The history of the American horse—in settling the west, heading into battle and serving as a companion and means of transportation—has made horse consumption a major cultural taboo.
Europe’s widening horse meat scandal, which has seen thousands of packages of beef products pulled from store shelves, suddenly stole the attention of U.S. audiences Monday when IKEA announced that a batch of Swedish meatballs tested positive for traces of equine DNA.
Though IKEA products in the U.S. come from North American suppliers and are considered safe, familiarity with the international furniture giant’s miniature meatballs was enough to stir up the mix of outrage and humor in the U.S. that has been reverberating throughout Western Europe for more than a month.
“Gross, these are in my freezer!” tweeted @lisagooder, an editor in New York.
Modern Seinfeld, a Twitter account devoted to imagining “Seinfeld” episodes around current events, used the opportunity to invent a scene in which character George Costanza complains to Jerry Seinfeld about the unfair advantage horses have over other animals that are routinely devoured without hesitation.
“Cow is fine but not horse? It’s animal racism, Jerry!"
In fact, the aversion to horse meat runs deep in the states, and attempts by daring chefs and restaurateurs to serve horse-based dishes have elicited passionate and even violent responses.
Last week, the owner of Monsu, a restaurant in Philadelphia, was threatened after announcing his plan to add horse meat to the menu.
“They called into the restaurant and said, ‘You guys start cooking horses, I am going to blow up your restaurant,’” Peter McAndrews told NBC10.com.
M. Wells Dinette, a New York eatery that has served everything from goat liver to beef tongue, pulled plans to serve horse tartare, which it had been touting, after animal rights advocates whipped up more than 1,000 signatures on a change.org petition.
The strong reactions, Food Museum co-founder Meredith Sayles said, come from the American perception of horses as something more than just animals.
“In the U.S. and U.K. horses are almost considered pets,” Sayles said. “And we don’t eat our pets.”
Unlike cows, which have long been used for food products ranging from milk to beef, horses have had more of a noble history in North America.
When Spaniards brought their horses to the Americas, Sayles said, they were quickly viewed by Native Americans as an important means of transportation. Since then, they have become even more ingrained in American culture through their beloved roles in literature and cinema.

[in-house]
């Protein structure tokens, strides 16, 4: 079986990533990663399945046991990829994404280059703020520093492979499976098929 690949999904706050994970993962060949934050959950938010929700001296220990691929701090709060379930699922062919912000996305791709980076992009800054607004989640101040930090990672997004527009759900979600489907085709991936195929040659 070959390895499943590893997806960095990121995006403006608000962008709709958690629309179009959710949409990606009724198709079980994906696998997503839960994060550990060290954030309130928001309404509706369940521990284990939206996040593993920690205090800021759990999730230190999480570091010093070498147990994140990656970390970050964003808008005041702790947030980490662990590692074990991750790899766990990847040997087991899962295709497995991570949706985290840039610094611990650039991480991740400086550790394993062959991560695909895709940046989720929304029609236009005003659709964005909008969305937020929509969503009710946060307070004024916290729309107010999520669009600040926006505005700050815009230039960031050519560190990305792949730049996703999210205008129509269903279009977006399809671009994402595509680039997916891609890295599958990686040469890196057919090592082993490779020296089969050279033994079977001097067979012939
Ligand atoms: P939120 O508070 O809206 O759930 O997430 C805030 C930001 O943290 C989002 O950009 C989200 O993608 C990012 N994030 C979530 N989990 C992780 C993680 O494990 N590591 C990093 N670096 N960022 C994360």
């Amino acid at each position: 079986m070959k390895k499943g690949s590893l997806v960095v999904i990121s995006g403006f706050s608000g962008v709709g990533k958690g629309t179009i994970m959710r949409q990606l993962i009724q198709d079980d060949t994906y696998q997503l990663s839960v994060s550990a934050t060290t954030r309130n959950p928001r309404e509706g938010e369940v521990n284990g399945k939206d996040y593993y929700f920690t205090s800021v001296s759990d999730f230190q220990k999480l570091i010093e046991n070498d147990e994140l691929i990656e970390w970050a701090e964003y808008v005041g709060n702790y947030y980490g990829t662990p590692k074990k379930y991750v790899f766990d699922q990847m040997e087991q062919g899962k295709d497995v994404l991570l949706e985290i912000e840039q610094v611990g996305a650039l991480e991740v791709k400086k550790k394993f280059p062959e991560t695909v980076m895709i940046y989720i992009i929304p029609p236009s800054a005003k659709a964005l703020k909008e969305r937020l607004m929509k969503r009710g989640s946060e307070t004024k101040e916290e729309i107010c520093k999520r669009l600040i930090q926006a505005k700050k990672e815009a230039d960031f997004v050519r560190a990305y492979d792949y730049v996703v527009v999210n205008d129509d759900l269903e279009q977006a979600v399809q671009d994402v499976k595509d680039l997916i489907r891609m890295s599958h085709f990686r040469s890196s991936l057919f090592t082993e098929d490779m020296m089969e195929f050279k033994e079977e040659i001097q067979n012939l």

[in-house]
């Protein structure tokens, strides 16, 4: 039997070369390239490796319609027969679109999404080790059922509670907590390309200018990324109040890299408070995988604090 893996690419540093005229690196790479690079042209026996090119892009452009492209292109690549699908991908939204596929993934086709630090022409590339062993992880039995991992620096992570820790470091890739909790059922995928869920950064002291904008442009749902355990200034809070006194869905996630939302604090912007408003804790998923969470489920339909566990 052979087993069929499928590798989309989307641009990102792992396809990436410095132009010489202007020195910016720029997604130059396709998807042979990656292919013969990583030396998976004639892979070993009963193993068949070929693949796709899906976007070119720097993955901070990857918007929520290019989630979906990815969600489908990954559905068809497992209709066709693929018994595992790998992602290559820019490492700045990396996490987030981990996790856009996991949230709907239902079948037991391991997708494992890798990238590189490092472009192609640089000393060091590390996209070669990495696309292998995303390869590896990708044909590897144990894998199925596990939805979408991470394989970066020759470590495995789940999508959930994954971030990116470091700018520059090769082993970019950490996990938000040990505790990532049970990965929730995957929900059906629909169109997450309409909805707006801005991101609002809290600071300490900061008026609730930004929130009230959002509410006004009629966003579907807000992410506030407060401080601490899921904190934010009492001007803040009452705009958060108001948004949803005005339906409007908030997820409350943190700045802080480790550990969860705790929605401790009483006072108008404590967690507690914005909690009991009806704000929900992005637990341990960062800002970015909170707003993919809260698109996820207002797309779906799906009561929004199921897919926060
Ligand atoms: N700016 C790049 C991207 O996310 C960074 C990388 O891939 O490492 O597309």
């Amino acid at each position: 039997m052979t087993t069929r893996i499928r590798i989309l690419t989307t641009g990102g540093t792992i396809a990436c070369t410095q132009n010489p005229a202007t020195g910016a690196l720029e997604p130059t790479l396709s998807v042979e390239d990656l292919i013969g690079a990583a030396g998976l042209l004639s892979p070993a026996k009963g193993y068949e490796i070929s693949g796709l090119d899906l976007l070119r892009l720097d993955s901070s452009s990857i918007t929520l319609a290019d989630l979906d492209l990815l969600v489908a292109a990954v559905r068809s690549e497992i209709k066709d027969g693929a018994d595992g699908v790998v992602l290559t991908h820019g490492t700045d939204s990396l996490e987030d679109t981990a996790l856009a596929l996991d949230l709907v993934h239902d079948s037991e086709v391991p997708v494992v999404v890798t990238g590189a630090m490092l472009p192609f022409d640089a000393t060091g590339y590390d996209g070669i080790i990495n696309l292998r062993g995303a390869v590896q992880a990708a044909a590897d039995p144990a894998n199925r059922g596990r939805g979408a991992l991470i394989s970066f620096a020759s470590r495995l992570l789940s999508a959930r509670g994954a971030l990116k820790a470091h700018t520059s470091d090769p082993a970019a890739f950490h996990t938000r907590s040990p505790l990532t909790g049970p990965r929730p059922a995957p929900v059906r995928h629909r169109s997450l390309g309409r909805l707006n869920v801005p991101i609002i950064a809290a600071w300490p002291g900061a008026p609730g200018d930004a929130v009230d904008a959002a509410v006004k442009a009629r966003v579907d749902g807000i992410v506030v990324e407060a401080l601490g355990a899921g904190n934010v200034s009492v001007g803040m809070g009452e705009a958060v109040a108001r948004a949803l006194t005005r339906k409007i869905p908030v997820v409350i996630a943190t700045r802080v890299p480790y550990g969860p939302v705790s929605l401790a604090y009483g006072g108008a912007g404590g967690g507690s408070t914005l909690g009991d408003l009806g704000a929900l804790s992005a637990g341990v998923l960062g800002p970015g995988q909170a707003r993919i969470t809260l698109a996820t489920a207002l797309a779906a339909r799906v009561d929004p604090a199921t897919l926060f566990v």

Consider "Flicka," Sayles suggests, a 2006 movie about the relationship between a girl and a wild mustang.
A 2011 Government Accountability Office report on the subject of horse slaughter in the U.S. — another topic that has stirred up heated debate — noted that many advocates of reviving a federal ban cite the “horse’s iconic role in helping to settle the American West," its history on American farms and value as a recreational animal, in their objections to treating horses like just another beast.
Though the meat was once a common ingredient in dog food for its availability and attractive price tag, horse meat — even for pets — had fallen out of favor in the U.S. by the end of World War II.
“Some of it was that there were fewer horses, and some of it was animal rights,” said Marion Nestle, professor of nutrition, food studies and public health at NYU, who writes the Food Politics blog. At the time, she pointed out, conditions at horse slaughterhouses "were pretty bad."
The ASPCA, which has been a vocal advocate for legislation that would prohibit the export of horses for slaughter, found that 80 percent of Americans opposed slaughter for human consumption.
"Anyone who has been to the movies lately knows the price horses have paid by carrying us to war, building our nation, and serving our entertainment and companionship needs,” wrote Nancy Perry, senior vice president of ASPCA Government Relations. "Americans have a responsibility to protect these intelligent, sensitive animals from being butchered."
Many critics of the European horse meat crisis, on both sides of the Atlantic, have objected more vehemently to the mislabeling of meat products and the dangers of skirted regulations than they have to the idea of people eating horse.
But that's little indication the American public is ready to add one of its favorite animals to its diet.
“They’re pets, they’re companion animals," Nestle said. "People love them. I mean truly love them.”